Saturday, May 21, 2011

Radiance Redux

Radiance Redux

By Tom Wachunas

Those of you who missed Diane Belfiglio’s show of oil pastels, “Transitions,” at the Butler Institute of American Art (February 13 through April 3), will hopefully be pleased to know that the exhibit, less five or six pieces, is currently on view in Studio M at the Massillon Museum. And if what follows here seems familiar, it’s because it’s an edited (considerably so) version of a post (my catalogue essay from the Butler show) from February. This spectacular exhibit rates a recap, if for no other reason than that it’s about time we jump into long awaited Spring.

It was not just an illusionistic light that I observed when I first encountered the work of Diane Belfiglio in 1998, but real sunlight that seemed to magically emanate from the picture plane itself. It was a pleasantly haunting light, faintly suggestive of Edward Hopper’s work without the loneliness, or the great Impressionists, such as Monet, sans impasto. How was this possible with such flatly applied acrylic paint? The artist had clearly mastered illuminated color and its subtle interactions with precisely rendered, hard-edge architectural forms and their shadows.

In the years following, Belfiglio continued to explore the aesthetic marriage of sunlight and architecture- the joining of the ephemeral to the physical – with consistently enthralling results. While maintaining a disciplined eye for tight structuring of well-defined shapes with intriguing perspectives, she would become ever more adept at imbuing her images with real warmth and optimism. For all of their crisp faithfulness to the recognizable world, her images never succumbed to the often cold and numbing flamboyance of Photorealism, even though the camera remains an invaluable tool in framing her imagery.

Since venturing into the medium of oil pastels in 2008 with her Jamestown Geometry series, Belfiglio has honed her vision still further. The point-counterpoint play between solid, detailed volumes and shadows (equally solid in appearance) that characterized her architectural paintings was still very much present. While the imagery remained representational, a more refined sort of ‘abstraction’ was emerging in the sense that her compositions were becoming more distilled. These were intriguing articulations of light-drenched patterns, as in Jamestown Geometry IV, exuding a soft, lyrical quality. That softness and lyricism is in large part intrinsic to the pastel medium, which lends itself well to laying in subtle color areas by overlapping short, mincing strokes. Additionally, her exacting technique brought a refreshing, visually textured surface interest to her images.

The artist continued to combine and streamline these elements through her Potomac Pattern series, as in her elegant Potomac Patterns I. Physical architecture was still a focus in the following Mount Vernon Memories series, as we see in the sure-handed simplicity of Mount Vernon Memories III. But a shift in focus – a reversal, really – was taking shape. By 2010, eschewing hard-edged architectural motifs, the predominant formal content of her images had fully evolved into up-front floral themes, with a gently reminiscent nod to Georgia O’Keefe’s stylized abstractions of lush blooms. So the more recent works we see here are a graceful maturing of Belfiglio’s overall aesthetic concerns.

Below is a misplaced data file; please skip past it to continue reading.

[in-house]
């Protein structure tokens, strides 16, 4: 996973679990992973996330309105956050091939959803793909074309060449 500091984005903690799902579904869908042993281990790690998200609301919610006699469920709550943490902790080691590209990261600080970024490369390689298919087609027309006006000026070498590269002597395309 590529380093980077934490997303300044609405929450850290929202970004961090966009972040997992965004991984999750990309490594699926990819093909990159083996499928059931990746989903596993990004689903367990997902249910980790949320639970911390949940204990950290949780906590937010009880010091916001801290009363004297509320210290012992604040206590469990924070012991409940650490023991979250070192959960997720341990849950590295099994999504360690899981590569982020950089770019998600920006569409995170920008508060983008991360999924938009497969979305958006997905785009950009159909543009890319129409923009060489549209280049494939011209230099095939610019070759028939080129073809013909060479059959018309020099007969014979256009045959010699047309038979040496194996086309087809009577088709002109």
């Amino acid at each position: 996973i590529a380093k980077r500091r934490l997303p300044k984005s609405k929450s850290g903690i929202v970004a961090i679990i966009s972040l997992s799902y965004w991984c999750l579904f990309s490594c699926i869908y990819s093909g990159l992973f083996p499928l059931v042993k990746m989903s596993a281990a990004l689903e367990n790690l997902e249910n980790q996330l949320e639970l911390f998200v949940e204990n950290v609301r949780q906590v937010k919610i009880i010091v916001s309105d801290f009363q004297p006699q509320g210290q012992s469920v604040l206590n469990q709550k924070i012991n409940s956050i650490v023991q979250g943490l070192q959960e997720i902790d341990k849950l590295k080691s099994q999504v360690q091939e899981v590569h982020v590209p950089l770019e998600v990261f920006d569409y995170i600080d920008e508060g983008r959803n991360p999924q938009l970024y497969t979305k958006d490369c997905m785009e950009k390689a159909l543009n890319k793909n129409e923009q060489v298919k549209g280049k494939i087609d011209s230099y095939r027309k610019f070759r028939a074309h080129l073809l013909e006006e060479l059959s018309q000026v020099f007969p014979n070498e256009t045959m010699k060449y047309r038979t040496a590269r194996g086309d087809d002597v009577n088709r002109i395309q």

Indeed, the pure, mesmerizing synthesis of form and light has been the heart of this artist’s creative pursuits all along. In a statement from her exhibit at Canton’s McKinley Museum in 2001, she had written, “I was educated in a professional art world that has been characterized by its shock value, biting social commentary, and ‘in-your-face’ commercial images. In contrast to that world in which I was raised, I am simply endeavoring to create in my art a respite for weary souls.” Ten years later, that statement still speaks of her consistent vision and aesthetic standards, and resonates deeply in this splintered culture so often drawn to ugly sensationalism and collective angst.

Belfiglio’s floral drawings – with their astonishingly luminous colors and wondrous detail – are elegant constructions of serene jubilance. And to this body of work the artist has brought an increased compositional elegance. In several of the drawings, such as Sunlight on Scarlet and Daffodil Diagonals III, she employs a diagonal thrust to great effect, investing them with a sense of quiet drama. You could regard them as you would concerto orchestrations. Think of the luscious blooms as joyous solos, soaring above, but in exquisite harmony with, the richly supportive shadows.

The underlying spirit of bon homie in these drawings is a compelling and unabashedly beautiful witnessing of light, at once fleeting and imperishable, amid our postmodernist milieu of noisy, dark pluralism. As such, they are persistent, radiant acts of courage.

Photo, courtesy Diane Belfiglio: “Transfixed by Tulips III,” oil pastel. On view through June 26 in Studio M at the Massillon Museum, 121 Lincoln Way East, downtown Massillon. Museum hours are Tuesday – Saturday 9:30a.m to 5p.m., Sunday 2 – 5p.m. It’s a good idea to call ahead, (330) 833 – 4061, and confirm your visiting time, as sometimes administrative meetings are scheduled for the gallery space.

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